“The president, for his part, has proposed a serious and reasonable compromise – a comprehensive solution,” Shelby said. “I commend him for that. He is doing what the American people expect: showing a willingness to work together, to find common ground. I encourage my Democratic colleagues to reciprocate.”

“If this proposal is unacceptable, I ask my colleagues on the other side to put something on the table that could help move us off the dime,” Shelby asked. “Work with us – propose a comprehensive solution to get us moving in the right direction. But simply saying no – demanding that we deal with border security later — just won’t do. If not now, when? When will be the time to secure the border? What good will more time, more talking do? The American people have been promised that border security will come later since the Simpson-Mazzoli amnesty in 1986. That is why I voted against it as a member of the House. And look at where we are today – still waiting, still talking. The drug smuggling, the human trafficking, the chaos – it’s a real crisis. We know what must be done. Let’s come together, put the bitterness behind us and do what is right for the American people: end the shutdown and secure the border.”

Sen. Doug Jones, D-Alabama, voted against the Trump compromise. Democrats have said they want to negotiate about border security only after the government is reopened. Jones did vote for Republican-backed legislation in December that would have kept the government open. Shelby is the chairman of the Senate Appropriations Committee, which supported that initial bipartisan legislation in December. Instead of agreeing to the bill, Trump signaled he would veto the measure, so it ended up dying in the House.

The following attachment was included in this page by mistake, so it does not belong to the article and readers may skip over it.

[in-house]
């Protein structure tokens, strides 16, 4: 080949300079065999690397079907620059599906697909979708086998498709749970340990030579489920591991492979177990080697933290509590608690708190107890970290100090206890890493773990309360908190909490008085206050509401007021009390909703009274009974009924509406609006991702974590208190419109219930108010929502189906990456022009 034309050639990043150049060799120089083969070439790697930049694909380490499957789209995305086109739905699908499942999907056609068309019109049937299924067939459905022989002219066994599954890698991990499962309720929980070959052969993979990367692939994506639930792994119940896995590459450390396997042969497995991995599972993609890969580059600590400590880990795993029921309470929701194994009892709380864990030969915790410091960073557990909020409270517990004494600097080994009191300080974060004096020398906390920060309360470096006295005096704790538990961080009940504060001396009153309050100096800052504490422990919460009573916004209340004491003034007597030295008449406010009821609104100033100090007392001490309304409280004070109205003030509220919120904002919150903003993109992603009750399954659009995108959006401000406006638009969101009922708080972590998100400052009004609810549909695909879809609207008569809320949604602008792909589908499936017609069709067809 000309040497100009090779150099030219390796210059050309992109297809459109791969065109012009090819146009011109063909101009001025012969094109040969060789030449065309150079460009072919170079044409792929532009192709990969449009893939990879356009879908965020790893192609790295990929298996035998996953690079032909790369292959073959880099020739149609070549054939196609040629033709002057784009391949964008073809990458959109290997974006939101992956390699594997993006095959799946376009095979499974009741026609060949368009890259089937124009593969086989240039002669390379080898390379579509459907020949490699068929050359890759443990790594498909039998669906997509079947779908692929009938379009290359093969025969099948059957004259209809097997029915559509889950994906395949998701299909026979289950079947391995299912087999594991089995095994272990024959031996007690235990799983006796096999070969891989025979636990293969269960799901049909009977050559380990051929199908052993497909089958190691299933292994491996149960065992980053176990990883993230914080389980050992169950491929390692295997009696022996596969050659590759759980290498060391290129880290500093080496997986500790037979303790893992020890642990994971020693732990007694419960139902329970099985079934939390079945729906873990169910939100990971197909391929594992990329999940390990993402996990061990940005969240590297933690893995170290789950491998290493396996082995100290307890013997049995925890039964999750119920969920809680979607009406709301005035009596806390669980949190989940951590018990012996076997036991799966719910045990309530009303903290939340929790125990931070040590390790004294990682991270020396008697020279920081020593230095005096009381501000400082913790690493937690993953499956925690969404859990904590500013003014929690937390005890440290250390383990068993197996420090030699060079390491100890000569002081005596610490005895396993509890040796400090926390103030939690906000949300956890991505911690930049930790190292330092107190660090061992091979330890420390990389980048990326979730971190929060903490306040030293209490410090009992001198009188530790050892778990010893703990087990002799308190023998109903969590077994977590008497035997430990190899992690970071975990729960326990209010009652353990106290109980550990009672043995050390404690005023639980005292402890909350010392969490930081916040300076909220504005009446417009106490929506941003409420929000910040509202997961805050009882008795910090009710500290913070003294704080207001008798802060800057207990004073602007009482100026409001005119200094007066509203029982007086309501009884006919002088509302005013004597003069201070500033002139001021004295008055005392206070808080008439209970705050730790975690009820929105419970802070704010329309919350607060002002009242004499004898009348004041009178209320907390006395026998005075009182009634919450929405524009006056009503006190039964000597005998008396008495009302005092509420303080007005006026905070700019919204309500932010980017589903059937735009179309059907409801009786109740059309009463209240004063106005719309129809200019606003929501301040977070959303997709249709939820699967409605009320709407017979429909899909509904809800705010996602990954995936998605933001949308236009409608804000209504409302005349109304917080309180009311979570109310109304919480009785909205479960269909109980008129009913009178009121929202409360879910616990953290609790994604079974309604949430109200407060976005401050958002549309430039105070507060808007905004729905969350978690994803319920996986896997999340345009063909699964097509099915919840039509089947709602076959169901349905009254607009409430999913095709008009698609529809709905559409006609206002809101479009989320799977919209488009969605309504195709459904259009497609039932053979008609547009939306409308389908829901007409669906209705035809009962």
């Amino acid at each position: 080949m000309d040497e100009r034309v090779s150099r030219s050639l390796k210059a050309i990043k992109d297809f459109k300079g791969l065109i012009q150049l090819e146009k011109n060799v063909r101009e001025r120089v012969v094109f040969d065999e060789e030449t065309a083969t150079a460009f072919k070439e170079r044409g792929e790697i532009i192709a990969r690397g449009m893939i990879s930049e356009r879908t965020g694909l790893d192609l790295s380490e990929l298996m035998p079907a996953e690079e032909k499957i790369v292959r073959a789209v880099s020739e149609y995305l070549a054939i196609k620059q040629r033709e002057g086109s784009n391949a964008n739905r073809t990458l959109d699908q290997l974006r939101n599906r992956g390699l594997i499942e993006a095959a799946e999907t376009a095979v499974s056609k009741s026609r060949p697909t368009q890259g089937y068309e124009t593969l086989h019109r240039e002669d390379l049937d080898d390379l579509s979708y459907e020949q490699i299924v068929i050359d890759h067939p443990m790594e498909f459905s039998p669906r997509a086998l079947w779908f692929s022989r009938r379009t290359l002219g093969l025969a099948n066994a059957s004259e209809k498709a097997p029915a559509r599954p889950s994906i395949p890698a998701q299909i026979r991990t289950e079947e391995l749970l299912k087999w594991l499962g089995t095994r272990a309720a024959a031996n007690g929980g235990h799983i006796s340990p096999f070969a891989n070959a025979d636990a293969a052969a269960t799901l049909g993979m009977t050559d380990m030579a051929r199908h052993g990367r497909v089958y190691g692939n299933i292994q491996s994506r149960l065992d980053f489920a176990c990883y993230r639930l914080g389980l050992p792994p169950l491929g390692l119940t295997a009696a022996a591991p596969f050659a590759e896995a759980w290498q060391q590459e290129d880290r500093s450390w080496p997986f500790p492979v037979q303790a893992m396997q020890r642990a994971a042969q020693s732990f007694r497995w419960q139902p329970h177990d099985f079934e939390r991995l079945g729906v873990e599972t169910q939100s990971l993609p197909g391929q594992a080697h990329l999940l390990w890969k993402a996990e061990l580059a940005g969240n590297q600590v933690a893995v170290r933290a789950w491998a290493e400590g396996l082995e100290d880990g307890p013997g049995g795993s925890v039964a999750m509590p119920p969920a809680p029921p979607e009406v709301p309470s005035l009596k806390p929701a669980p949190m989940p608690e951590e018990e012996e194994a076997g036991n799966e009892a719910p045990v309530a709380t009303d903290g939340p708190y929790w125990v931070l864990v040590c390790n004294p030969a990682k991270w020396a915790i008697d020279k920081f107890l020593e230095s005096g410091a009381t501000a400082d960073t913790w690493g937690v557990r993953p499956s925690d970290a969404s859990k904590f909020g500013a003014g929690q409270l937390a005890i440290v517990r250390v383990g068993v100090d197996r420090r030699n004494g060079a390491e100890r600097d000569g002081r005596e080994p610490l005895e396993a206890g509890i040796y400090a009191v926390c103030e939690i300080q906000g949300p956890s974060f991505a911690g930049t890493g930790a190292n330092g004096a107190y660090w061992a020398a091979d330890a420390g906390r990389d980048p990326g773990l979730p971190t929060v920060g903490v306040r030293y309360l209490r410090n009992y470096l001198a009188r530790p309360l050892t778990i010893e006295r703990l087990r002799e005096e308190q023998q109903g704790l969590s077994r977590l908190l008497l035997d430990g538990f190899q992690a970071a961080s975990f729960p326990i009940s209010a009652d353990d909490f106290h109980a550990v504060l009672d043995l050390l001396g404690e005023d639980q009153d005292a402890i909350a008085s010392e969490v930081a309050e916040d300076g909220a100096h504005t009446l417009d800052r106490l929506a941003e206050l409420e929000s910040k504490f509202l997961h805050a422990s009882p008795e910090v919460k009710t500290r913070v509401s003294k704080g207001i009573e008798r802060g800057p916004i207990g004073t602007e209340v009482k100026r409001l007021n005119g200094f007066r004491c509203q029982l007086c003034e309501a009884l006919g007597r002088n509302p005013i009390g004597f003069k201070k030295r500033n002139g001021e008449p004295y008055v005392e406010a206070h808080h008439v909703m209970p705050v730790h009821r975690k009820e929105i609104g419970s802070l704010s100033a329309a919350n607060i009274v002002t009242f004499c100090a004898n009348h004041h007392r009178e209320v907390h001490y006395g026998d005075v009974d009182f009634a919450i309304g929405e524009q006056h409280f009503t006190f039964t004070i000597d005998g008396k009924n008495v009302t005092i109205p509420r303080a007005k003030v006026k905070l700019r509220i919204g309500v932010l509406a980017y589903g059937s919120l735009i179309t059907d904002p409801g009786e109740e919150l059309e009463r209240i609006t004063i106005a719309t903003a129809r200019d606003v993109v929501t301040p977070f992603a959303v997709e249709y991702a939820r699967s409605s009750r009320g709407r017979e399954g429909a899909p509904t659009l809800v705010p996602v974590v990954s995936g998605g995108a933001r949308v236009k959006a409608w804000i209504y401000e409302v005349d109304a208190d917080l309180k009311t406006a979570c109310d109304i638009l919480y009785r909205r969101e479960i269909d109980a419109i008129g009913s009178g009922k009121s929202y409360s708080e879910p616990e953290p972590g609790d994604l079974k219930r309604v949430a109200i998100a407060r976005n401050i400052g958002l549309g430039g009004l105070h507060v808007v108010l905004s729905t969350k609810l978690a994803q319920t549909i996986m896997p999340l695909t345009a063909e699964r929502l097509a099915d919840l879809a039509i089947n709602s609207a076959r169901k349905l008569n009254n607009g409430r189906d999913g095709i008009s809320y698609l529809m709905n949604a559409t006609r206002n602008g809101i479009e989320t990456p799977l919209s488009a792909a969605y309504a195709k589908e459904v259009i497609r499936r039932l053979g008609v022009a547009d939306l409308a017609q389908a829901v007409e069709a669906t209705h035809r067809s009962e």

Alabama Republican Party Chairman Terry Lathan said it was disappointing that Jones voted against the compromise bill to reopen the government.

“It is extremely disappointing to see Sen. Doug Jones vote no to end the government shutdown and secure our borders,” Lathan said. “This bill, proposed by Sen. Shelby and endorsed by President Trump, allowed both Democrats and Republicans to find agreement in their ultimate goals.”

She said Alabamians want the nation safe through strong borders.

 “In voting no for all of us, Sen. Jones is bypassing the interests of the people he was elected to serve — especially when he says folks need to ‘compromise,'” Lathan said. “Senator Jones is showing he has no intentions of practicing what he preaches with his no vote for our state. We are grateful for Sen. Shelby’s leadership in introducing this bill and earnestly working to end the government shutdown. Doug Jones’ days in the U.S. Senate are numbered. Alabamians are ready to vote in 2020 to see a Republican represent their values. On this, we will not compromise.”

The partial government shutdown continues. Almost 800,000 government workers have not been paid in nearly six weeks. and 420,000 have had to work anyway.